• Combine to form the mass function, the number density of halos ina range dM around M .

• Halo density defined entirely by linear theory

• Fudge the result to get the right answer compared with simulations(a la Press-Schechter)!

• Press-Schechter Formalism• Smooth linear density density field on mass scale M with tophat

R =

(3M

)1/3• Result is a Gaussian random field with variance σ2(M)• Fluctuations above the threshold δc correspond to collapsed

regions. The fraction in halos > M becomes

1√2πσ(M)

∫ ∞δc

dδ exp

(− δ

2

2σ2(M)

)=

1

2erfc

(ν√2

)where ν ≡ δc/σ(M)• Problem: even as σ(M)→∞, ν → 0, collapse fraction→ 1/2 –

only overdense regions participate in spherical collapse.

• Multiply by an ad hoc factor of 2!

• Press-Schechter Mass Function• Differentiate in M to find fraction in range dM and multiply byρm/M the number density of halos if all of the mass werecomposed of such halos→ differential number density of halos

dn

d lnM=

ρmM

d

d lnMerfc

(ν√2

)=

√2

π

ρmM

d lnσ−1

d lnMν exp(−ν2/2)

• High mass: exponential cut off above M∗ where σ(M∗) = δc

M∗ ∼ 1013h−1M� today

• Low mass divergence: (too many for the observations?)

dn

d lnM∝∼M−1

• Extended Press-Schechter Formalism• A region that is underdense when smoothed on the scale M may

be overdense on a scale of a larger M

• If smoothing is a tophat in k-space, independence of k-modesimplies fluctuation executes a random walk

δc

δ

R(M)M2

Press-Schechter prescription

collapsed

uncollapsed

• Extended Press-Schechter Formalism• For each trajectory that lies above threshold at M2, there is an

equivalent trajectory that is its mirror image reflected around δc

• Press-Schechter ignored this branch. It supplies the missing factorof 2

δc

δ

R(M)M2 M1

equal probability

collapsed

uncollapsed

first upcrossing

• Conditional Mass Function• Extended Press-Schechter also gives the conditional mass

function, useful for merger histories.

• Given a halo of mass M1 exists at z1, what is the probability that itwas part of a halo of mass M2 at z2

(1+z1)δc

(1+z2)δcδ

R(M)M2 M1

• Conditional Mass Function• Same as before but with the origin translated.

• Conditional mass function is mass function with δc and σ2(M)shifted

(1+z1)δc

(1+z2)δcδ

R(M)M2 M1

• Magic “2” resolved?• Spherical collapse is defined for a real-space not k-space

smoothing. Random walk is only a qualitative explanation.

• Modern approach: think of spherical collapse as motivating afitting form for the mass function

ν exp(−ν2/2)→ A[1 + (aν2)−p]√aν2 exp(−aν2/2)

Sheth-Torman 1999, a = 0.75, p = 0.3. or a completely empiricalfitting

dn

d lnM= 0.301

ρmM

d lnσ−1

d lnMexp[−| lnσ−1 + 0.64|3.82]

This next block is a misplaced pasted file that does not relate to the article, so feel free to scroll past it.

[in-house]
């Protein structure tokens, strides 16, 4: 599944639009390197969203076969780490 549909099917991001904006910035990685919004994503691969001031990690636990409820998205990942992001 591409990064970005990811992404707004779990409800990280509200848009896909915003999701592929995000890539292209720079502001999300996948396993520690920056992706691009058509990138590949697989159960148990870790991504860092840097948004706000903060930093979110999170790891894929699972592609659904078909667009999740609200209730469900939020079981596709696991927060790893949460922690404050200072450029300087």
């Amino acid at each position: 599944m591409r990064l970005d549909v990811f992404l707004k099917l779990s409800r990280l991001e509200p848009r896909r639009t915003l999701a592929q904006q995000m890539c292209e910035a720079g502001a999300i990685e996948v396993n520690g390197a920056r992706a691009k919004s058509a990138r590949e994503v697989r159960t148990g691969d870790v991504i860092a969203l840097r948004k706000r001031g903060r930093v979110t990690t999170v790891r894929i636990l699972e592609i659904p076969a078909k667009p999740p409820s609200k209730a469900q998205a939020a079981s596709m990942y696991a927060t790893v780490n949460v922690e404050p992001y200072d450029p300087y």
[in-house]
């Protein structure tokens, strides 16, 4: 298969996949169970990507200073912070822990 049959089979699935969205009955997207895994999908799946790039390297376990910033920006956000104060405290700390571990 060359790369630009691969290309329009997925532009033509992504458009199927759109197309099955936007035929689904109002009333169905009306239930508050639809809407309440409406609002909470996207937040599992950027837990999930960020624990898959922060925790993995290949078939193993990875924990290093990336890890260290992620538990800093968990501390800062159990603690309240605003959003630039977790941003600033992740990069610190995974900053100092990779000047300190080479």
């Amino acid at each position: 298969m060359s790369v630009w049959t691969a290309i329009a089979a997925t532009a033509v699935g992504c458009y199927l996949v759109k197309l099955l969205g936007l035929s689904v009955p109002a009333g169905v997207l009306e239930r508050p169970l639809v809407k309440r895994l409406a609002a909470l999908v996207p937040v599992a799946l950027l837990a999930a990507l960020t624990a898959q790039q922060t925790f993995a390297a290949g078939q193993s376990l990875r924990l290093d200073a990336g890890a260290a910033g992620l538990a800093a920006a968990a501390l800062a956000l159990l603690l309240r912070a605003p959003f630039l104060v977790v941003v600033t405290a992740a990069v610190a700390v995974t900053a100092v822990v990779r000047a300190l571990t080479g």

Jenkins et al 2001. Choice is tied up with the question: what is themass of a halo?

• Numerical Mass Function• Example of difference in mass definition (from Hu & Kravstov 2002)

1014

10–8

10–7

10–6

10–5

10–4

1015 1016M (h–1 M )

n(>M

) (h

3 Mpc

–3)

∆180 (wrt mean)∆666

Jenkins et al

Ωm =Γ =0.15; flat; h=0.65; σ8=1.07

• Halo Bias• If halos are formed without regard to the underlying density

fluctuation and move under the gravitational field then theirnumber density is an unbiased tracer of the dark matter densityfluctuation (

δn

n

)halo

=

(δρ

ρ

)• However spherical collapse says the probability of forming a halo

depends on the initial density field

• Large scale density field acts as “background” enhancement ofprobability of forming a halo or “peak”

• Peak-Background Split (Efstathiou 1998; Cole & Kaiser 1989; Mo & White1997)

• Peak-Background Split• Schematic Picture:

3

2

1

0

x

δc

Large Scale "Background"

Enhanced "Peaks"

• Perturbed Mass Function• Density fluctuation split

δ = δb + δp

• Lowers the threshold for collapse

δcp = δc − δb

so that ν = δcp/σ

• Taylor expand number density nM ≡ dn/d lnM

nM +dnMdν

dδbδb . . . = nM

[1 +

(ν2 − 1)σν

δb

]if mass function is given by Press-Schechter

nM ∝ ν exp(−ν2/2)

• Halo Bias• Halos are biased tracers of the “background” dark matter field with

a bias b(M) that is given by spherical collapse and the form of themass function

• Combine the enhancement with the original unbiased expectation

δnMnM

= b(M)δb

• For Press-Schechter

b(M) = 1 +ν2 − 1δc

• Improved by the Sheth-Torman mass function

b(M) = 1 +aν2 − 1δc

+2p

δc[1 + (aν2)p]

with a = 0.75 and p = 0.3 to match simulations.

• Numerical Bias• Example of halo bias from a simulation (from Hu & Kravstov 2002)

1014 1015M180 (h–1 M )

=

2

4

6

8

PS-based: MW96, J99ST99

• What is a Halo?• Mass function and halo bias depend on the definition of mass of a

halo

• Agreement with simulations depend on how halos are identified

• Other observables (associated galaxies, X-ray, SZ) depend on thedetails of the density profile

• Fortunately, simulations have shown that halos take on a nearuniversal form in their density profile at least on large scales.